• Negative equity - Most homeowners probably aren’t in a position of negative equity, but those that purchased a home during the boom years may be feeling a little burn right now; paying a mortgage on a home that is no longer what they bought it for.

Note that I didn’t mention how a home owner is more connected to their community, because I’m  not so sure that is accurate or something that can be proven. Or that renters are financially challenged and not as “smart” or savvy as home owners. These statements are subjective and more opinion based than the actual financial pros and cons of renting and buying. I’m sure I missed a point or two, feel free to share something I might have missed. As a side note, I also like using Michael Bluejay’s Rent vs. Buy calculator for a guideline.

Are you a renter who feels like they made the right choice in renting? Does it fit your lifestyle better? Are you a homeowner who thinks that home owning isn’t what it was made out to be? Or are you perfectly happy in your choice?

22 Comments

Join the conversation and post a comment.

  1. Sandy @ yesiamcheap

    So many people say that they are throwing away money by renting but they don’t realize what goes into being a home owner. There are so many expenses that you can’t even think of and something is always breaking. Usually, rent is sometimes cheaper than mortgages too! Most people here in NY will rent for their entire lives, but while many people think that they’re throwing money away, they don’t realize how much they’ve actually saved over the years.
    .-= Sandy @ yesiamcheap´s last blog ..It’s Your Fault That You’re Still Unemployed =-.

    • Little House

      @Sandy – I like how you mentioned that renters are actually saving money; the key, though, is to actually SAVE the difference! I know first hand how difficult it is to save a large amount, but it is interesting how people are able to scrounge up the difference to buy, but not to save! I’m really trying to make a point of saving as much as I can with baby steps!

  2. FB @ FabulouslyBroke.com

    Renting will always be the only option for me.

    1. Mobility
    2. Able to leave any time
    3. Cheaper to rent than to buy
    .-= FB @ FabulouslyBroke.com´s last blog ..Charitable Donations- When it doesn’t make sense to give your money away =-.

  3. Everyday Tips

    Well, I am a homeowner and I am throwing money away on taxes and endless home repairs. Not to mention my home continues to decrease in value. I am sure it will rebound in time, but for now, I am frustrated.

    One other con of renting is if you are renting a house, you are at the whim of the homeowner and may have to move if they decide to sell the house, or take it back themselves. Plus, if you are renting an apt, you have to put up with noisy neighbors and such. (But if you buy a home, you never know what kind of neighbors you are getting either.)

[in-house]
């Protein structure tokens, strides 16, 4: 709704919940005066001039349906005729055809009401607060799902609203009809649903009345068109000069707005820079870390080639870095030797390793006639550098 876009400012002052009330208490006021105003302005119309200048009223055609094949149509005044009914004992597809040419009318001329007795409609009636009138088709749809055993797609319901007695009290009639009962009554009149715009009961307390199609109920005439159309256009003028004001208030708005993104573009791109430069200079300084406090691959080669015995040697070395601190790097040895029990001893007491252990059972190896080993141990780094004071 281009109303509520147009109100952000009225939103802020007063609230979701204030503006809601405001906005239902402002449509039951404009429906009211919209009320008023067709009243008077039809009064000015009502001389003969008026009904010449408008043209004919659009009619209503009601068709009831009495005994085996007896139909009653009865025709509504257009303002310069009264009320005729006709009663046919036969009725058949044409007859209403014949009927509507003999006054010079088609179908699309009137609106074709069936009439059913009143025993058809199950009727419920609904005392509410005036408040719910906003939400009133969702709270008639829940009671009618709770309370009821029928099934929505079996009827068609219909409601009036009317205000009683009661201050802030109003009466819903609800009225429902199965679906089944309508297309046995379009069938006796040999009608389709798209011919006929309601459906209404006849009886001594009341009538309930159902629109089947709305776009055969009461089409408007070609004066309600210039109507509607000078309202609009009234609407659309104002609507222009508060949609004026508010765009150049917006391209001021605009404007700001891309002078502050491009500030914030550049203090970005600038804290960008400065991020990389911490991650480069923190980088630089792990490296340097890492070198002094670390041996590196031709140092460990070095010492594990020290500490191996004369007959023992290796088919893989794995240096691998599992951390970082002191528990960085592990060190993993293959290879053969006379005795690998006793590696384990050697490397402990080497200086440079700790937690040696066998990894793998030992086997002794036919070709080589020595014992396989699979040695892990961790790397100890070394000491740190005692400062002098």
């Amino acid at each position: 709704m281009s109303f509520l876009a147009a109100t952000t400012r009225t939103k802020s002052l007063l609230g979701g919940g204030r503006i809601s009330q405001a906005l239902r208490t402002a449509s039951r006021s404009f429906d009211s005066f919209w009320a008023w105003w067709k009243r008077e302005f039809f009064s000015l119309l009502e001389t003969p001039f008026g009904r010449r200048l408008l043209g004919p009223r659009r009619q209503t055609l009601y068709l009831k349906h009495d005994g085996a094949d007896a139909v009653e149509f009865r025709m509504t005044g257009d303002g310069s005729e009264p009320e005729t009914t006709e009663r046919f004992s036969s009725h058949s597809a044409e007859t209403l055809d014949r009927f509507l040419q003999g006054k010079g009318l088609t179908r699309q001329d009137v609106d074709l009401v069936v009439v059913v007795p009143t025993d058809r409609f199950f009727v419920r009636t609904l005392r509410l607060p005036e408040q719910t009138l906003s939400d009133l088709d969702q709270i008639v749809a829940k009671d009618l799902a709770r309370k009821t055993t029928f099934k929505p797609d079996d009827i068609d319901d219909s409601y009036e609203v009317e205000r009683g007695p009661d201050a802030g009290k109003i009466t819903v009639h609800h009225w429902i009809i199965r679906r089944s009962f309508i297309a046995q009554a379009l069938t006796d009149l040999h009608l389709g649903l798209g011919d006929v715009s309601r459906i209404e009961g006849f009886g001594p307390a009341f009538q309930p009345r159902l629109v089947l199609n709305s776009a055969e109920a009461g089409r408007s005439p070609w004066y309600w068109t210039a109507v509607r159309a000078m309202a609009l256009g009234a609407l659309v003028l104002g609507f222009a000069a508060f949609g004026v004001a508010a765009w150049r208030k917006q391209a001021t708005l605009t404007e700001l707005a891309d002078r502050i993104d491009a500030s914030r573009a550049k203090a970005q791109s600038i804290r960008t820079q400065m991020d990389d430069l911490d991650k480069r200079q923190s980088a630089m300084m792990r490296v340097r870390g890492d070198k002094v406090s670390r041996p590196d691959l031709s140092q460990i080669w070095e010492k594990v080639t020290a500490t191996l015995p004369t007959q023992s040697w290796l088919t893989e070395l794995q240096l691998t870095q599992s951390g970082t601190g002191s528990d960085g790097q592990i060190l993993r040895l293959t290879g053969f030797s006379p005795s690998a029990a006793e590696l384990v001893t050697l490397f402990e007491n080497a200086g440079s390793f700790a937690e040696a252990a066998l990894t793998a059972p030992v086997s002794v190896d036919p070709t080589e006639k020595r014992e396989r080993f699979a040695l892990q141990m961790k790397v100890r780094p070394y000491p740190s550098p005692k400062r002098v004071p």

.-= Everyday Tips´s last blog ..Spam Upcoming Election New Catch Phrase =-.

    • Little House

      @Everyday Tips – The point about neighbors is a good one; whether you rent or buy you might have bothersome neighbors. Of course, renting gives you an “out.” As for a land lord taking back a home, or it being foreclosed, that does make renting a little more unpredictable. All I can say is save, save, save for the unpredictable!

  4. Suba @ Wealth Informatics

    Nice round up of pros and cons for both situation.

    We are currently renting mainly because we don’t have enough downpayment for a house. But even if we did have them, we might wait a little because our jobs are not super stable. If we buy, as you mentioned we will be stuck here and there are not that many jobs around here for our specialty. It might be better to stick with one situation though either renting or buying. All I know is trying to save for a downpayment while renting is like paying the rent twice :)
    .-= Suba @ Wealth Informatics´s last blog ..If I’m so smart… where did all my money go Book Review &amp Giveaway =-.

    • Little House

      @Suba – Since we live in the same area, I totally know where you’re coming from (and vice versa!) It’s tough saving for a down payment since rent in this area is pretty pricey (though not as expensive as San Fran or NYC, but I think we come in 3rd.) I think you’re doing the right thing, though; waiting until you have a down payment saved up, then deciding what you want to do. Not having job security makes it tougher to decide to buy.

  5. Money Reasons

    As a previous renter, it was nice to live without much, and on a whim move to wherever I wanted. I do like my increase in net worth not that I have a home though.

    I think if you can invest on a regular schedule and pay yourself first, rent would be great! The hard part is not tapping that investments :)

    In your case Little House, I think whatever you do will be fine. You got a great head on your shoulders! So continuing to rent is a fine option for you :)